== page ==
At most organizations, the lawyers handle the legal work, IT oversees the technology and the two departments rarely (if ever) cross paths. That's simply no longer acceptable in an age where information is paramount to success and legal requests to support litigation now routinely involve electronically stored information (ESI), such as e-mails. It is more important than ever for IT and legal to work together hand in hand to develop and implement legal holds policies and practices, or risk costly fines and irreparable damage to the company's reputation.
A new benchmark report from the IT Policy Compliance Group, "Improving Results for the Legal Custody of Information," shows a direct correlation between significant cost savings and mature legal holds practices. While the average costs of legal data holds for large enterprises with normative practices is between $500,000 and $9 million, those with the least-mature practices reported spending between $1.5 million to more than $28 million annually. In contrast, the most mature legal holds practices led to large enterprise costs of only $120,000 to $2.6 million annually. Across all business sizes, the IT Policy Compliance Group research shows those with the least-mature practices are incurring expenses that are more than 10 times those of their peer companies with more mature practices.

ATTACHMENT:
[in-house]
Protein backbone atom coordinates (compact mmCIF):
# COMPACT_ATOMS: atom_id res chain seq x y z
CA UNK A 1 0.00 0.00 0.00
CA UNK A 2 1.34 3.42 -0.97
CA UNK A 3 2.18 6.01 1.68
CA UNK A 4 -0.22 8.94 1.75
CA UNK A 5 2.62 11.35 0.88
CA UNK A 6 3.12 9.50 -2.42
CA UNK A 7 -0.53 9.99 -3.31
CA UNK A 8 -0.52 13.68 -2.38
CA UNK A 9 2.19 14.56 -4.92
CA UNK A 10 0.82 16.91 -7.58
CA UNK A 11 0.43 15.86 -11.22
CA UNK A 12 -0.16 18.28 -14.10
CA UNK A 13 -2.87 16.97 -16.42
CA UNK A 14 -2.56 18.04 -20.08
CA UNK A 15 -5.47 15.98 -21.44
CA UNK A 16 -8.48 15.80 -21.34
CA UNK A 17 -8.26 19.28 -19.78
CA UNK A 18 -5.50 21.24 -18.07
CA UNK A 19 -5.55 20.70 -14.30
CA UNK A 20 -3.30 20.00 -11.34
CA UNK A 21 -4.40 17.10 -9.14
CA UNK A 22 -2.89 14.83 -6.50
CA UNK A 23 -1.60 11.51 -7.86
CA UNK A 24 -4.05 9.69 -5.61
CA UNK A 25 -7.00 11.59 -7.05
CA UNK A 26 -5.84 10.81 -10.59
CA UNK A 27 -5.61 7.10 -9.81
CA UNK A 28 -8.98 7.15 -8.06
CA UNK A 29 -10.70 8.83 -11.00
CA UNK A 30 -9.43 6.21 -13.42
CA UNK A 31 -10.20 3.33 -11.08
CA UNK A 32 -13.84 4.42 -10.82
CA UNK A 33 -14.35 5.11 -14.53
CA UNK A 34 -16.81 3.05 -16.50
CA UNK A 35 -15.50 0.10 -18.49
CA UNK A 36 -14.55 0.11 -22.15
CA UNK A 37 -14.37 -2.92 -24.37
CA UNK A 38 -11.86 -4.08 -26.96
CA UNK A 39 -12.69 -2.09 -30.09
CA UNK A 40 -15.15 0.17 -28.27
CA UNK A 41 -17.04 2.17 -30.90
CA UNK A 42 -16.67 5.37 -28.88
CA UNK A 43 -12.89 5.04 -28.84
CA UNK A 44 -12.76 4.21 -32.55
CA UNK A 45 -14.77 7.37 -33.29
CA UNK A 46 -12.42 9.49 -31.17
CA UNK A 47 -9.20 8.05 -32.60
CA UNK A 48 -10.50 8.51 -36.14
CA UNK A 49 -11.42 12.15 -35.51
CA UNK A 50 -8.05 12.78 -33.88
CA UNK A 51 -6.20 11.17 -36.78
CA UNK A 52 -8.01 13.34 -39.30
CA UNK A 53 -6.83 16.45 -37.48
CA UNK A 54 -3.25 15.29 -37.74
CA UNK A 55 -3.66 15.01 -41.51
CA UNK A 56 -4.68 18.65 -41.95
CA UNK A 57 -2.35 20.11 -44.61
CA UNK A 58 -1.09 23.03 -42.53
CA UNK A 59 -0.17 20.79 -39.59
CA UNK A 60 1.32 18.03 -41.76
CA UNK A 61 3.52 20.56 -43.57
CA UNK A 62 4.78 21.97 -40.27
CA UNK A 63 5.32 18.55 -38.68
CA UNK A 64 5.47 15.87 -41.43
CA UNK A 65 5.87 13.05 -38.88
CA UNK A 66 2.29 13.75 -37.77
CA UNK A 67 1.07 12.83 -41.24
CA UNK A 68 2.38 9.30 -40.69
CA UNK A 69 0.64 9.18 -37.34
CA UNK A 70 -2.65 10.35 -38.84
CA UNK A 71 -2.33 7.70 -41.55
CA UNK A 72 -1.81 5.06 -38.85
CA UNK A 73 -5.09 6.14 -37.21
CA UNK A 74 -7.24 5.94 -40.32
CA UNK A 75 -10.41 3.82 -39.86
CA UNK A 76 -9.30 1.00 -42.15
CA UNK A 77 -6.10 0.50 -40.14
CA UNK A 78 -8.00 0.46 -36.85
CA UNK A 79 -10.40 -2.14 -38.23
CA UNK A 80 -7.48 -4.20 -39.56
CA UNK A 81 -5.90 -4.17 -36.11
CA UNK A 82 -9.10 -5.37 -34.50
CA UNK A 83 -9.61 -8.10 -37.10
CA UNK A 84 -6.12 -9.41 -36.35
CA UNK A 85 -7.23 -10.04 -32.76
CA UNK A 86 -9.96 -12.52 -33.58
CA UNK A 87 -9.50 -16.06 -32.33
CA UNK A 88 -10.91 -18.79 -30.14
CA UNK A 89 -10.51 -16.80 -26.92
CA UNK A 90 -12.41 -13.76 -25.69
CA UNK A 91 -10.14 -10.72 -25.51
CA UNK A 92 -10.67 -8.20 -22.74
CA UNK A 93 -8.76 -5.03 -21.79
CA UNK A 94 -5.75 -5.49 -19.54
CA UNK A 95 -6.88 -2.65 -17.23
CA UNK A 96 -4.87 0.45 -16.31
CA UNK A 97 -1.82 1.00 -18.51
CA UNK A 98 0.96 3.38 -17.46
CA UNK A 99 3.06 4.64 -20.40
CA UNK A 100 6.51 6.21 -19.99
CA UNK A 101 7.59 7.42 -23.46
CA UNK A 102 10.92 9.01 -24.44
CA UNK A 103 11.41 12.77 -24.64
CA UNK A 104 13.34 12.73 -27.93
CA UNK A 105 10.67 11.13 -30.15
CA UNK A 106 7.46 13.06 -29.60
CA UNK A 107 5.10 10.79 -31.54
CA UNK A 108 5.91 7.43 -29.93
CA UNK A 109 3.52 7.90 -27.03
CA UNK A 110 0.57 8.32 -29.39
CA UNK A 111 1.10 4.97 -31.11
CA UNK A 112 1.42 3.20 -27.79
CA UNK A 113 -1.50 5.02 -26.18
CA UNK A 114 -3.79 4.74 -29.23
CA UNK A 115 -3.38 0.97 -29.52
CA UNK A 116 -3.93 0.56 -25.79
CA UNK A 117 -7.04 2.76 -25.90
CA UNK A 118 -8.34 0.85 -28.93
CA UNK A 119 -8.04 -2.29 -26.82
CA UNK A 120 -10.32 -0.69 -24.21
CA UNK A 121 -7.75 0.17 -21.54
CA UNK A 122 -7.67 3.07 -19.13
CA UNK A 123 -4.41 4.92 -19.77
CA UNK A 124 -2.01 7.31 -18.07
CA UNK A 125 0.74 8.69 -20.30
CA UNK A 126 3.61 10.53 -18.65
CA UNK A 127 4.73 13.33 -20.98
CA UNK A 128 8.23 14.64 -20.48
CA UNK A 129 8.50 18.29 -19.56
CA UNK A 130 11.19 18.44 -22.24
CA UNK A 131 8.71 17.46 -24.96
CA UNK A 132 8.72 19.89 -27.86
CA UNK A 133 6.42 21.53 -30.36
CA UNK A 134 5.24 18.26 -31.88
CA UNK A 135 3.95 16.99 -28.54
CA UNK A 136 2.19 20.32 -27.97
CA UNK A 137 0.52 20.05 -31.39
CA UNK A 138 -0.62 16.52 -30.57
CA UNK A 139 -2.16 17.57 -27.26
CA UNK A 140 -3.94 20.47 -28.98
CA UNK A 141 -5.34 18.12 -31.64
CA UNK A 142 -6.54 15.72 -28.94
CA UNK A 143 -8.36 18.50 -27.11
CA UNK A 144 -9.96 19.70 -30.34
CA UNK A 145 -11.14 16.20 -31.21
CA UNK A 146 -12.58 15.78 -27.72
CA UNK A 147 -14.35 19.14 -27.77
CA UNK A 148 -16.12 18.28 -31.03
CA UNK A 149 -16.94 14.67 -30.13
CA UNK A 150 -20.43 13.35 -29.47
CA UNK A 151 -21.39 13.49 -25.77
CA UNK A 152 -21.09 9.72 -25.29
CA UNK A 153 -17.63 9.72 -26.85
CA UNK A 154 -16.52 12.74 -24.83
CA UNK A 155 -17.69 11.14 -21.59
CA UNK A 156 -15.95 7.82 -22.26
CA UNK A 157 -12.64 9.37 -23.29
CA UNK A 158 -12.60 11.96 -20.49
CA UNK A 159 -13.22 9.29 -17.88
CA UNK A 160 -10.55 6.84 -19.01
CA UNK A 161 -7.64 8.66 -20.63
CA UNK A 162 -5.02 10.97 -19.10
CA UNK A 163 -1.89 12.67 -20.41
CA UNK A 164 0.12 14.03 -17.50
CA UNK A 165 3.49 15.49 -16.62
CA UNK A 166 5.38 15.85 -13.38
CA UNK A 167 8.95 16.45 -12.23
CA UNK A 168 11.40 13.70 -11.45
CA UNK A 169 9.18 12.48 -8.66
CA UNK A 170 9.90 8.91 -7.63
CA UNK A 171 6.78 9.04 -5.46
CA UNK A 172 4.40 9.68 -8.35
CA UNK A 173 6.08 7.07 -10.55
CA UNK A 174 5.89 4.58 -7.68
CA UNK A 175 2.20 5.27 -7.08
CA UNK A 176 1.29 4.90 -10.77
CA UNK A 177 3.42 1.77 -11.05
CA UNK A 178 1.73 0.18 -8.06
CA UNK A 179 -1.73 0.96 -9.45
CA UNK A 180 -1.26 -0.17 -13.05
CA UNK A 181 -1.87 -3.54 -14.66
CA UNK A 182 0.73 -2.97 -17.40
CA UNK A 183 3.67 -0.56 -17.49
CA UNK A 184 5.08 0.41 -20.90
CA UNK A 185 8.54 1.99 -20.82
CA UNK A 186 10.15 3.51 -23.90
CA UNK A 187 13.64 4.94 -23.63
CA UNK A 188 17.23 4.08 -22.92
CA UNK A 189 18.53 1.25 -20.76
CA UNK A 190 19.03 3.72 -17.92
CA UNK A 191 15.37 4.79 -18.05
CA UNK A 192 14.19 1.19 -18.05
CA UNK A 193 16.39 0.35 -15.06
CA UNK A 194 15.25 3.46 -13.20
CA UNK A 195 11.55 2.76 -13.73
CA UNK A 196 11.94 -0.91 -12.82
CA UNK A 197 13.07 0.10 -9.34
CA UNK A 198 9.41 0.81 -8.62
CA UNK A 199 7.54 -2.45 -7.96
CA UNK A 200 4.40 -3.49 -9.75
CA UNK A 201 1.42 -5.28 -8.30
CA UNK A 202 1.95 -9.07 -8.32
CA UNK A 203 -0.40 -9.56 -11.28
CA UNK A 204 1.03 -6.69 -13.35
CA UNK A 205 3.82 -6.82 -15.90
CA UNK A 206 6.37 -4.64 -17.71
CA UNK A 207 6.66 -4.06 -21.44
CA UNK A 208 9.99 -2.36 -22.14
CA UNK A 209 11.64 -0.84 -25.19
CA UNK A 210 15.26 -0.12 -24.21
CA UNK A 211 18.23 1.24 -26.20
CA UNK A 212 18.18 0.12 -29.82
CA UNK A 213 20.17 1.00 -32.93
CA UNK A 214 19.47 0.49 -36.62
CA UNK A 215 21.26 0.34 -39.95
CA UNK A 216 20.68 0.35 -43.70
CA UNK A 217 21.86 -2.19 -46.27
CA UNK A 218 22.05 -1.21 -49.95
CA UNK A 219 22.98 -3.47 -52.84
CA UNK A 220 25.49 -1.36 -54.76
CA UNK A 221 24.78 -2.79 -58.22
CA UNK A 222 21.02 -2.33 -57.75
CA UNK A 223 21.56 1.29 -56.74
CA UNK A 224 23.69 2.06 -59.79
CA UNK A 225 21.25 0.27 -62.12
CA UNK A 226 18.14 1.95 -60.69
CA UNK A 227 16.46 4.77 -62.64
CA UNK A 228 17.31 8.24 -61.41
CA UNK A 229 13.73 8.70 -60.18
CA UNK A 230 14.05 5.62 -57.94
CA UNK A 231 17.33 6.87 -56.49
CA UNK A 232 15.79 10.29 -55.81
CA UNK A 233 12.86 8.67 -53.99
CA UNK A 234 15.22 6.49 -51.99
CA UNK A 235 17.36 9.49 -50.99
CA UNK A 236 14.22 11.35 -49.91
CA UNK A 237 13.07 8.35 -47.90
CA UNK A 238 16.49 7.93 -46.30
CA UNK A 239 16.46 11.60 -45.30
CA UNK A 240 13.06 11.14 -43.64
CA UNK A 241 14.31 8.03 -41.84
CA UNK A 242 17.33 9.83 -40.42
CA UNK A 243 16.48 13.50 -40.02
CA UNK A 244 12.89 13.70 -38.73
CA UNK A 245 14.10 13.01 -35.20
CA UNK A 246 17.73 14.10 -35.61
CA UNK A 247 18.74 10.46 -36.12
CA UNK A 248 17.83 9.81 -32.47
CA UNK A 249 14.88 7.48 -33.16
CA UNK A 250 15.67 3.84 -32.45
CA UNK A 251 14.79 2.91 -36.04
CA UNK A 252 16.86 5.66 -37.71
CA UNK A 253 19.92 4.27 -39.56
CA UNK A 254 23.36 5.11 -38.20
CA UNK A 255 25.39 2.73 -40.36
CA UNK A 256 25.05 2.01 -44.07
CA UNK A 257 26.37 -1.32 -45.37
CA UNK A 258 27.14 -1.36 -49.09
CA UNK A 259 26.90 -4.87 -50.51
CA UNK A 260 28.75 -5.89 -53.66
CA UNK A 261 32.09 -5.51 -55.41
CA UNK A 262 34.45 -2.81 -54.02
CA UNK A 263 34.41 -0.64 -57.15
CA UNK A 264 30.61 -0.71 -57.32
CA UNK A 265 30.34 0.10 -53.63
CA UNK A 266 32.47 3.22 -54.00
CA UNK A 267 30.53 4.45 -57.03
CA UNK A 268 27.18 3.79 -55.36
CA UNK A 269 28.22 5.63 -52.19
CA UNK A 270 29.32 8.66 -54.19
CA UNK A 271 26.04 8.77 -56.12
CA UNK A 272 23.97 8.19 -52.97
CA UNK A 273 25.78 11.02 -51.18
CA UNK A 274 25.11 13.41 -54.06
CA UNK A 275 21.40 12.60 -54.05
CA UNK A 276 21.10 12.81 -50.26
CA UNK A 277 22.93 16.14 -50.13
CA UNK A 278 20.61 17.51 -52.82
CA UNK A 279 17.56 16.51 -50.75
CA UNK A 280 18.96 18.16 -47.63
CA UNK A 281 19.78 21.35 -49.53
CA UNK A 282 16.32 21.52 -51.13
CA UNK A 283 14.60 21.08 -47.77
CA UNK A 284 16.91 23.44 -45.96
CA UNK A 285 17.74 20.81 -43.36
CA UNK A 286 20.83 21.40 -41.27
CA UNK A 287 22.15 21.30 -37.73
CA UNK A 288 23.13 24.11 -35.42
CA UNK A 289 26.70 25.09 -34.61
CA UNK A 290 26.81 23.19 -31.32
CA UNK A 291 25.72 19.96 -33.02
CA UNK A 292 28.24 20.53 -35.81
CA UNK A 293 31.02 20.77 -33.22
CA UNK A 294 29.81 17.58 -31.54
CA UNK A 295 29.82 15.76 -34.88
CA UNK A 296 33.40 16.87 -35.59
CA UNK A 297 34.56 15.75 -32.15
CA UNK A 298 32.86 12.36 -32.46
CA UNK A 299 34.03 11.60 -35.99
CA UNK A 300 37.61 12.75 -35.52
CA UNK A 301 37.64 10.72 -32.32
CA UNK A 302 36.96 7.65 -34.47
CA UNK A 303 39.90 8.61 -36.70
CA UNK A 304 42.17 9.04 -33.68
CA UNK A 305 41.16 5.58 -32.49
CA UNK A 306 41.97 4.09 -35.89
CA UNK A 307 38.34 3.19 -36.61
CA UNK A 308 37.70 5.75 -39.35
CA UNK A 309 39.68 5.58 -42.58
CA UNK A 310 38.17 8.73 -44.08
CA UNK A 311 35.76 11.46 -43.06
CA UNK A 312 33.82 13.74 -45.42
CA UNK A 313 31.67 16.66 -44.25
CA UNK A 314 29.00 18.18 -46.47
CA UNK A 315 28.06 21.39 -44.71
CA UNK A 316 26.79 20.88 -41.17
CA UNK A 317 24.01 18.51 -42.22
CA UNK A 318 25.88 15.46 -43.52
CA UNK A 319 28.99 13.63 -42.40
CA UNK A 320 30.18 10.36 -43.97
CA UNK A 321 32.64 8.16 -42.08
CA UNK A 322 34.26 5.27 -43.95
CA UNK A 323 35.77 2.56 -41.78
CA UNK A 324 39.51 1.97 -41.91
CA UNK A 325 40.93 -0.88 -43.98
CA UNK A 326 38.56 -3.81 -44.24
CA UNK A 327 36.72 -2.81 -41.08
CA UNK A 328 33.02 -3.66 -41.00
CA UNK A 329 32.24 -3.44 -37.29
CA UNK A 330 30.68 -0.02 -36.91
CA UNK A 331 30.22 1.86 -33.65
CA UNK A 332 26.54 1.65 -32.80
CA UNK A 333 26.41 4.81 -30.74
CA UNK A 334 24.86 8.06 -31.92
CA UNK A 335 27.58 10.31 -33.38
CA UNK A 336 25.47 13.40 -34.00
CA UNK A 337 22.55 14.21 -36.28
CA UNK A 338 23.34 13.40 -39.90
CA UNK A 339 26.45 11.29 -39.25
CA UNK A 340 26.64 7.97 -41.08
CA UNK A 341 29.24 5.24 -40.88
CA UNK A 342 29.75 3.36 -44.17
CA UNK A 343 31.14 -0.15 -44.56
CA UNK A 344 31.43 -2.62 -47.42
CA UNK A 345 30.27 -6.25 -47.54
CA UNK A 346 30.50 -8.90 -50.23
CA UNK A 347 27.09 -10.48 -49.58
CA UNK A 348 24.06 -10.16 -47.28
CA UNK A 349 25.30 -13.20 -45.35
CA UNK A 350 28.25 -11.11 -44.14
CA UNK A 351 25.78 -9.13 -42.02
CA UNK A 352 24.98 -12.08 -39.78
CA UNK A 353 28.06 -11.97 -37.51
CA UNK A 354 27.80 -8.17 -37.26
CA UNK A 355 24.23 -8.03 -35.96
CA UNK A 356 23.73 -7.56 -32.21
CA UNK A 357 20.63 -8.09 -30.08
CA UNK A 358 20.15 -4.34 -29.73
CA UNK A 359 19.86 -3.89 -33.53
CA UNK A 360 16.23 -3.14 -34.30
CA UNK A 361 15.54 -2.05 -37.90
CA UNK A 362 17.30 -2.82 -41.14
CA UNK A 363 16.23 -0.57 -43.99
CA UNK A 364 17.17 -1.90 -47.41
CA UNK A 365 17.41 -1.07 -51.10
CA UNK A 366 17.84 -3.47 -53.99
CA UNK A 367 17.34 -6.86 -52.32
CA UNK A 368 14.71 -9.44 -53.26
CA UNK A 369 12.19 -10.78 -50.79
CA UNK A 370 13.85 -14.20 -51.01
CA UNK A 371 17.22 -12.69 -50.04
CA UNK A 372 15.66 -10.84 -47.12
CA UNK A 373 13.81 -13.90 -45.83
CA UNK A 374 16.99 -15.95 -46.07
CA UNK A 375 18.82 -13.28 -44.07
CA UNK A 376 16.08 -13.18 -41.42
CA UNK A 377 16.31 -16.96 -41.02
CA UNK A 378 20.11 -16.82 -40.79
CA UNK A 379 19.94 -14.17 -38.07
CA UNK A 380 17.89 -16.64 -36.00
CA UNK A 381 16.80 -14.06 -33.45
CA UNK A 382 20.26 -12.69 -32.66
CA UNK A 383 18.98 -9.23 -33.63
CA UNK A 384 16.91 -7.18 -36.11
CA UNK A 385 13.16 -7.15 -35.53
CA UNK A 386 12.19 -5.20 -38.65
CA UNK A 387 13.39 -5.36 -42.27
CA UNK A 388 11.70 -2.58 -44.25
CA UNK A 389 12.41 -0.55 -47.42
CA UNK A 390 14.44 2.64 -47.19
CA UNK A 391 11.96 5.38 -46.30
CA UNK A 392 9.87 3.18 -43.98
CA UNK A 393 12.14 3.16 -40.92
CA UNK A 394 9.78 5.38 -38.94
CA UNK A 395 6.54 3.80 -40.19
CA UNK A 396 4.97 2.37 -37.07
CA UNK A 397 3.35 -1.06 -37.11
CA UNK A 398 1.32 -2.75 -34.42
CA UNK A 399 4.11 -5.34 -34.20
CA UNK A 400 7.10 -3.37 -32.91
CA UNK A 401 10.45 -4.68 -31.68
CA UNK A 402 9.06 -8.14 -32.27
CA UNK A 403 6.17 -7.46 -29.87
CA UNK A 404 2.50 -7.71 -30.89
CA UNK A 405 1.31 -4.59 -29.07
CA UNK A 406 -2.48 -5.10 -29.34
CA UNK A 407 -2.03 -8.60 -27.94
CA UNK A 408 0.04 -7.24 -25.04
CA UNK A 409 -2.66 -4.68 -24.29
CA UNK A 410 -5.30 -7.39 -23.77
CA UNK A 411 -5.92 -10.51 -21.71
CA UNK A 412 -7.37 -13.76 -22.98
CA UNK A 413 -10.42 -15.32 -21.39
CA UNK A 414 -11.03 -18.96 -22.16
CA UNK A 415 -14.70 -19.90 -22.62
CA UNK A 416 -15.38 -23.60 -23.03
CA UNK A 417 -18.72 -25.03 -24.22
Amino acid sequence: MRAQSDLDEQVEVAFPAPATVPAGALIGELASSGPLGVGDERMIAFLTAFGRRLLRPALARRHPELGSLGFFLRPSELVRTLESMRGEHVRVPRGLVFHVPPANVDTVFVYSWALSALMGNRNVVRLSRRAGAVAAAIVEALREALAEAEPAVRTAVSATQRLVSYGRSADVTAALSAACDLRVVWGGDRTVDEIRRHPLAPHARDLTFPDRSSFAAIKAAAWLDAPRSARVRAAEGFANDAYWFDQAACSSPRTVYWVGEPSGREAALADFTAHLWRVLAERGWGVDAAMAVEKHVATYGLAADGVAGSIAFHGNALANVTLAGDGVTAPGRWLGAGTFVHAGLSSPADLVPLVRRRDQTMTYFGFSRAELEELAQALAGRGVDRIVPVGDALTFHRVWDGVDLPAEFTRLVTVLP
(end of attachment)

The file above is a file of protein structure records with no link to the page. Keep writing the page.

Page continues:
Size, industry segment and past experience are not responsible for lower expenses for legal settlements and fees, nor for lower costs in IT to find, protect and preserve information on hold. Rather, the factors most influencing better results among the best-in-class organizations are the consistent practices and capabilities being implemented. These organizations spend 94 percent less for legal settlements and fees and 92 percent less for IT to find, protect and preserve information on legal hold than organizations with the worst practices. So, what are these organizations doing that's working?
Legal holds on information start when an organization learns of, or can reasonably anticipate, litigation or a regulatory investigation. Not all companies notify affected employees and respond to legal requests for data and records in the same amount of time, and that is a key factor in determining how quickly and completely IT and legal can locate and recover subpoenaed electronic records. Approximately one in 10-12 percent-of all organizations surveyed is performing at the most mature levels. These organizations notify employees in less than one hour about a legal hold on records and data and are responding to legal requests for information within one day.
Other strategic actions that best-in-class organizations take include:
-- Maintaining evidence of the handling of data
-- Improving the quality of legal counsel
-- Tracking results to make subsequent improvements.